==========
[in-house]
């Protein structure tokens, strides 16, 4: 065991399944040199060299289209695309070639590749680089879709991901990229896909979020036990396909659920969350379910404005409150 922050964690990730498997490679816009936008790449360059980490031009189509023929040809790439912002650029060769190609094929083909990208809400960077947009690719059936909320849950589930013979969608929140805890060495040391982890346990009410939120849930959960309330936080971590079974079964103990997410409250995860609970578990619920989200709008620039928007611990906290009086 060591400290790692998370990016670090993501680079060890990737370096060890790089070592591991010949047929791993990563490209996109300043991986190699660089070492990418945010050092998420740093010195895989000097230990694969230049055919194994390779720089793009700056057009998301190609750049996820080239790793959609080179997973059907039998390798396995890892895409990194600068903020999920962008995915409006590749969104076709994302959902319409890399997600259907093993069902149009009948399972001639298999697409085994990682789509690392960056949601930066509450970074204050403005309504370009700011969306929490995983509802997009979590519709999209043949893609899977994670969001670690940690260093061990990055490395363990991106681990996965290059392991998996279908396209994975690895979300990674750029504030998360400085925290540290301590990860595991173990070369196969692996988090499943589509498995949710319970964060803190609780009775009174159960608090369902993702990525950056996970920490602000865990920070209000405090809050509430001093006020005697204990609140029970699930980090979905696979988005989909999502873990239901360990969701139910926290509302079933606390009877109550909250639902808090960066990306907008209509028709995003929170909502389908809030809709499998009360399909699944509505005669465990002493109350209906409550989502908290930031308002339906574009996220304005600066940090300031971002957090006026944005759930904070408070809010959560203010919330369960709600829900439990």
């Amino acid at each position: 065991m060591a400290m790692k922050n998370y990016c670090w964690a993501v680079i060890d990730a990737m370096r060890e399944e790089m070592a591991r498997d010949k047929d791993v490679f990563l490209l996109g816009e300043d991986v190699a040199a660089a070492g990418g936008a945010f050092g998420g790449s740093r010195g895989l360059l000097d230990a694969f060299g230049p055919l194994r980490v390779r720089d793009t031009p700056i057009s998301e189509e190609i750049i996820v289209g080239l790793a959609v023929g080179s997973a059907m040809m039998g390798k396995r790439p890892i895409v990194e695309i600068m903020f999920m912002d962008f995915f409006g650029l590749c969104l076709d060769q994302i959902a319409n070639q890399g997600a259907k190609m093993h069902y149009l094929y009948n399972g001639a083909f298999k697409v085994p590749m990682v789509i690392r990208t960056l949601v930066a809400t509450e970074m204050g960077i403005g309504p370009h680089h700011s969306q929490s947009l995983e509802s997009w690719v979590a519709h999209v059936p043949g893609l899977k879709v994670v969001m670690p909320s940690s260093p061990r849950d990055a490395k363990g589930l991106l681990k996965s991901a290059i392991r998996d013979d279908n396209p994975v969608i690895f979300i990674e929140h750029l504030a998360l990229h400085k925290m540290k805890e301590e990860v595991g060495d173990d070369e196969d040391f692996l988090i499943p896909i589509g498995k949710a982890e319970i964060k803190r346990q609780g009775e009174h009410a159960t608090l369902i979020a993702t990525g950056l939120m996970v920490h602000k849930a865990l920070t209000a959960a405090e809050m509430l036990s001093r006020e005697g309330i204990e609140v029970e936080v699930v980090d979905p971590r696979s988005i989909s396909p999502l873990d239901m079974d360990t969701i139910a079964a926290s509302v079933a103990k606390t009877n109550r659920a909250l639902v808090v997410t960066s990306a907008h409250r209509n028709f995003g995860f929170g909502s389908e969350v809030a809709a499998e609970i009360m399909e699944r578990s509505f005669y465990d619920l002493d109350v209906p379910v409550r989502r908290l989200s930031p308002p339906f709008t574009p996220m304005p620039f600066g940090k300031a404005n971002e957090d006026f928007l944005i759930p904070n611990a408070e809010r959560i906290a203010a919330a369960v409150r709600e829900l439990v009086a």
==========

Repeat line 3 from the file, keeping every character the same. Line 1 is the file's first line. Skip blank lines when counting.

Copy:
């Amino acid at each position: 065991m060591a400290m790692k922050n998370y990016c670090w964690a993501v680079i060890d990730a990737m370096r060890e399944e790089m070592a591991r498997d010949k047929d791993v490679f990563l490209l996109g816009e300043d991986v190699a040199a660089a070492g990418g936008a945010f050092g998420g790449s740093r010195g895989l360059l000097d230990a694969f060299g230049p055919l194994r980490v390779r720089d793009t031009p700056i057009s998301e189509e190609i750049i996820v289209g080239l790793a959609v023929g080179s997973a059907m040809m039998g390798k396995r790439p890892i895409v990194e695309i600068m903020f999920m912002d962008f995915f409006g650029l590749c969104l076709d060769q994302i959902a319409n070639q890399g997600a259907k190609m093993h069902y149009l094929y009948n399972g001639a083909f298999k697409v085994p590749m990682v789509i690392r990208t960056l949601v930066a809400t509450e970074m204050g960077i403005g309504p370009h680089h700011s969306q929490s947009l995983e509802s997009w690719v979590a519709h999209v059936p043949g893609l899977k879709v994670v969001m670690p909320s940690s260093p061990r849950d990055a490395k363990g589930l991106l681990k996965s991901a290059i392991r998996d013979d279908n396209p994975v969608i690895f979300i990674e929140h750029l504030a998360l990229h400085k925290m540290k805890e301590e990860v595991g060495d173990d070369e196969d040391f692996l988090i499943p896909i589509g498995k949710a982890e319970i964060k803190r346990q609780g009775e009174h009410a159960t608090l369902i979020a993702t990525g950056l939120m996970v920490h602000k849930a865990l920070t209000a959960a405090e809050m509430l036990s001093r006020e005697g309330i204990e609140v029970e936080v699930v980090d979905p971590r696979s988005i989909s396909p999502l873990d239901m079974d360990t969701i139910a079964a926290s509302v079933a103990k606390t009877n109550r659920a909250l639902v808090v997410t960066s990306a907008h409250r209509n028709f995003g995860f929170g909502s389908e969350v809030a809709a499998e609970i009360m399909e699944r578990s509505f005669y465990d619920l002493d109350v209906p379910v409550r989502r908290l989200s930031p308002p339906f709008t574009p996220m304005p620039f600066g940090k300031a404005n971002e957090d006026f928007l944005i759930p904070n611990a408070e809010r959560i906290a203010a919330a369960v409150r709600e829900l439990v009086a």